American ambassador says U.S. is not spying on Canadians
Published Monday, June 17, 2013 4:18PM EDT
Last Updated Monday, June 17, 2013 6:29PM EDT
U.S. Ambassador to Canada David Jacobson says Canadians do not need to worry about the NSA spying on them.
Jacobson’s comments come after leaked NSA documents obtained by Britain’s Guardian newspaper exposed a top-secret data mining program called Prism.
Prism’s exposure has since sparked a probe by Canada's privacy commissioner about the implications of the U.S. program for Canadians.
However, Jacobson said both Americans and Canadians highly value individual liberties and dismissed privacy concerns over the NSA disclosure.
The program has given the U.S. government access to massive amounts of phone and Internet metadata from companies such as Google, Microsoft and Apple.
U.S. officials have defended the program, saying the surveillance has thwarted dozens of potential terrorist plots. Officials have also said the program is used sparingly and is carefully overseen by legislative and court authorities.
Meanwhile the NSA leaker, Edward Snowden, has fled to Hong Kong. Snowden was working as a contractor for NSA at the time he had access to the then-secret program.
Jacobson will step down as the American ambassador to Canada at the end July after four years in the position. He said he plans to work in the private sector in Chicago.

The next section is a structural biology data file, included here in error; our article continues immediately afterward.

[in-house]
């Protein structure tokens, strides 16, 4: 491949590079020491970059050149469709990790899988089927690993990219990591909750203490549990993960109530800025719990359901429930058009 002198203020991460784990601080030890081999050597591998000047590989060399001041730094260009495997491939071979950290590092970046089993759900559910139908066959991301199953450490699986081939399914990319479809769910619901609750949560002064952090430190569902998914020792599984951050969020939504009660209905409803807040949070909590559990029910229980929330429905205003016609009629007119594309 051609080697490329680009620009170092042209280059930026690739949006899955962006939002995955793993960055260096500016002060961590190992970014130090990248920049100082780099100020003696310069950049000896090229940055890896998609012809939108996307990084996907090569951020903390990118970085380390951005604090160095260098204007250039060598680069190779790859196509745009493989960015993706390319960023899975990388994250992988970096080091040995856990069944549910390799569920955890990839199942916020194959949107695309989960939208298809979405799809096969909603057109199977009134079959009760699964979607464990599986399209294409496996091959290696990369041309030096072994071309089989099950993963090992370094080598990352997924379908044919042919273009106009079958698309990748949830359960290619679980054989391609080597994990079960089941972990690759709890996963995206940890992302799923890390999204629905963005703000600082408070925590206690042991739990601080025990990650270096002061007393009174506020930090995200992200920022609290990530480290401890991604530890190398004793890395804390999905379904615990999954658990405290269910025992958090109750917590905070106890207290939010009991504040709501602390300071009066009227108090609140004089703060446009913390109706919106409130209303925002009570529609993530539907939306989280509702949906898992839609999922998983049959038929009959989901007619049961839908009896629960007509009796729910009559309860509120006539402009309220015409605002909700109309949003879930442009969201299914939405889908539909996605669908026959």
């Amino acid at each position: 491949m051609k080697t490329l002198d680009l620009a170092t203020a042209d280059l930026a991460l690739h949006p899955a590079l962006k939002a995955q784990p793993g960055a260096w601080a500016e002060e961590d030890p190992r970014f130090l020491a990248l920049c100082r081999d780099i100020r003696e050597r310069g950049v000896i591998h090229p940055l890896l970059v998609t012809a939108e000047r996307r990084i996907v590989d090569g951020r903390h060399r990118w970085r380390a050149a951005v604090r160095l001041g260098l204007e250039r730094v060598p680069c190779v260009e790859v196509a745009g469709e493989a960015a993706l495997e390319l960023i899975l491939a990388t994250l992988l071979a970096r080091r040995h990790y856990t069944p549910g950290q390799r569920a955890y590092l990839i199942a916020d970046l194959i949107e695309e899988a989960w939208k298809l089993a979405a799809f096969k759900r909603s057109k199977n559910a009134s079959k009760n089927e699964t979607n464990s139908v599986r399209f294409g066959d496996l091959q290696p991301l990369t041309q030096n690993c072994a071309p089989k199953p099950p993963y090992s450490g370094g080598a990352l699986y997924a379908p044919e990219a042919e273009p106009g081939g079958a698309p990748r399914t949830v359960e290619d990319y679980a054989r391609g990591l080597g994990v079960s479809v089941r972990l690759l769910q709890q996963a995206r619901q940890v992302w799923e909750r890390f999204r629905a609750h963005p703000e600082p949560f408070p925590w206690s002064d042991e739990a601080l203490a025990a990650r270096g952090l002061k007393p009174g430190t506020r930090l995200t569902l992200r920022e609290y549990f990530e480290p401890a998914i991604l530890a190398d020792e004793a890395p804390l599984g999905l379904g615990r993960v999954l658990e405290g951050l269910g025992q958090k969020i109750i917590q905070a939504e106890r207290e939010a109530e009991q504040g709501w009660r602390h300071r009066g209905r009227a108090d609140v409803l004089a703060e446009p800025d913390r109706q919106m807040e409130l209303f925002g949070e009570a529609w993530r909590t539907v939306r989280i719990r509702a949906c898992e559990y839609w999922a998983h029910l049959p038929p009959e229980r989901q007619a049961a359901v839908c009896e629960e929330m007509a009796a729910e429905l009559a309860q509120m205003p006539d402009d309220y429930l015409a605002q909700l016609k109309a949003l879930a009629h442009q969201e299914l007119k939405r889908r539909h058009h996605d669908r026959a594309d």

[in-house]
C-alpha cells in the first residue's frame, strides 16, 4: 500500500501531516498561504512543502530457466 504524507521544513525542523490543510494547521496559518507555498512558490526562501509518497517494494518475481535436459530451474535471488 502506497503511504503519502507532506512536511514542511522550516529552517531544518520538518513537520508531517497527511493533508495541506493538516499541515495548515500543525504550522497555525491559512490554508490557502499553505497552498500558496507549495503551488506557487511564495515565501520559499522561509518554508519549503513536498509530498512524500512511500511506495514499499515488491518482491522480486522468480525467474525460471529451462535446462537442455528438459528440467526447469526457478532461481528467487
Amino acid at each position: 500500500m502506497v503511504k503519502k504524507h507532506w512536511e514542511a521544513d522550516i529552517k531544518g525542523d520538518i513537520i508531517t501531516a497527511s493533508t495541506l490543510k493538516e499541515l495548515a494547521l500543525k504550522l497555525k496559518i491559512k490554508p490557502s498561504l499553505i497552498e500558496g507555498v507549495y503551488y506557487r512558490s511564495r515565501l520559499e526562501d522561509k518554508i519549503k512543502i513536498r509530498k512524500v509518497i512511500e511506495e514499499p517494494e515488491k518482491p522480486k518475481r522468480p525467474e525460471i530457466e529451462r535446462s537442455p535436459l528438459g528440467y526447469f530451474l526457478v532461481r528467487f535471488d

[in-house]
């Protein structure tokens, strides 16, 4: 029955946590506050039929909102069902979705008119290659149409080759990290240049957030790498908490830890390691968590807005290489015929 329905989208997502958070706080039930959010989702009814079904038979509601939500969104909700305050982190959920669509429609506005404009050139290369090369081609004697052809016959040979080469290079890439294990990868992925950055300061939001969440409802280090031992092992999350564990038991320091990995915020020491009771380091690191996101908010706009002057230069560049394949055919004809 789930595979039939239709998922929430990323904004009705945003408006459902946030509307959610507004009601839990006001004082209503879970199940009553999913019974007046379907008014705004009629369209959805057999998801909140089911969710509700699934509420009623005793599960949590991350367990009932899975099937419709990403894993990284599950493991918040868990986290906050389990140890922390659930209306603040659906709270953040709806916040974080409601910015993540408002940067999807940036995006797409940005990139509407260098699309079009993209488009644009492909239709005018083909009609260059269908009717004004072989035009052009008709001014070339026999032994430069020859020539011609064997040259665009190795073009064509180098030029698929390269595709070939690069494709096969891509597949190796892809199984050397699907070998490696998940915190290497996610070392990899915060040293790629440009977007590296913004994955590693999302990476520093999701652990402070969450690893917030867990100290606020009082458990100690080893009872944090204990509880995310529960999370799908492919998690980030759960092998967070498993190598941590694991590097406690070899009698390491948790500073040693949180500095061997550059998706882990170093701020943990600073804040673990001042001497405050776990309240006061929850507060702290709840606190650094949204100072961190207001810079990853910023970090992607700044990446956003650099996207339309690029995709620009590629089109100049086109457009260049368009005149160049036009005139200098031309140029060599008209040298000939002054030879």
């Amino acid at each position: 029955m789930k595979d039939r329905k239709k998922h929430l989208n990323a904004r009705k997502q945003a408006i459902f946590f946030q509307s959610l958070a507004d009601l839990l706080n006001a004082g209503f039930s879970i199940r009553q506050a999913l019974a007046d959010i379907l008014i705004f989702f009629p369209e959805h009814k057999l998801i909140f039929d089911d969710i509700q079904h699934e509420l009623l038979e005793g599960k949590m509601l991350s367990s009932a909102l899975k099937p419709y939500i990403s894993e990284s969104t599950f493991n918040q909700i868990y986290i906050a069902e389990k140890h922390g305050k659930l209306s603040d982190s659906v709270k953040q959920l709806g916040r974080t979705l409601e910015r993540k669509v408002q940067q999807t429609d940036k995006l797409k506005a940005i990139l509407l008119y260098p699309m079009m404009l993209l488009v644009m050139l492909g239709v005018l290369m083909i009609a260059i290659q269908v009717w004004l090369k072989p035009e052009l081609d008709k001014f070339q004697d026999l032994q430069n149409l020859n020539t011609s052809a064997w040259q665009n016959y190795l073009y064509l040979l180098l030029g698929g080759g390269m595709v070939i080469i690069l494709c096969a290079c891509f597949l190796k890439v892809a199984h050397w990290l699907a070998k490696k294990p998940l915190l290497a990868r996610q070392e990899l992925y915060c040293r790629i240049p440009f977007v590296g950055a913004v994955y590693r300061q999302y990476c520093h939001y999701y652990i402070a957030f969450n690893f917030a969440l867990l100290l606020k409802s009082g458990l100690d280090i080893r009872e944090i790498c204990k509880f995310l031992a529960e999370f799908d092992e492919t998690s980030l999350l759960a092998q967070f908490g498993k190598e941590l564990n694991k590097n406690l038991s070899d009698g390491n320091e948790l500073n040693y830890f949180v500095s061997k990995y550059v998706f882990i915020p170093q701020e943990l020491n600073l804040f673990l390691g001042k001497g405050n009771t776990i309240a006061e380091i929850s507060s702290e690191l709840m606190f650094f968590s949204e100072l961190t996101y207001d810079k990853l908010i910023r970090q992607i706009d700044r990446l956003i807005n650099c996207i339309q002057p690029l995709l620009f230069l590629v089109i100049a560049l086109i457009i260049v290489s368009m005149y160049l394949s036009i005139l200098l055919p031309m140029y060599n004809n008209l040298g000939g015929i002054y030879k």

Keystone a “complicated question”
Jacobson will leave his post in Ottawa with U.S. President Barack Obama yet to make a decision on the Keystone XL pipeline – which if approved would carry 800,000 barrels of oil a day from Alberta across six U.S. states to the Texas Gulf Coast.
Speaking to Power Play on Monday Jacobson said the Keystone decision is a complicated one.
“There is a fundamental question both American people and Canadian people are wrestling with, which is how do you strike the right balance between our need for safe and secure sources of energy on the one hand and our desire to maintain the environment and protect the climate on the other,” he said. “And that’s a complicated question and it’s one that we’re wrestling with on both sides of the border.”
Jacobson said he didn’t agree with Prime Minister Stephen Harper’s assessment that the pipeline approval is a “no-brainer.”
“We’ve got to deal with these environmental issues in both of our countries,” Jacobson said. “We’ve got an issue in the United States with respect to coal, you’ve got an issue with respect to the oilsands.
“Were both working as hard as we can to strike the right balance.”
The Obama administration is expected to make a decision on the pipeline by the end of the year.
With files from The Canadian Press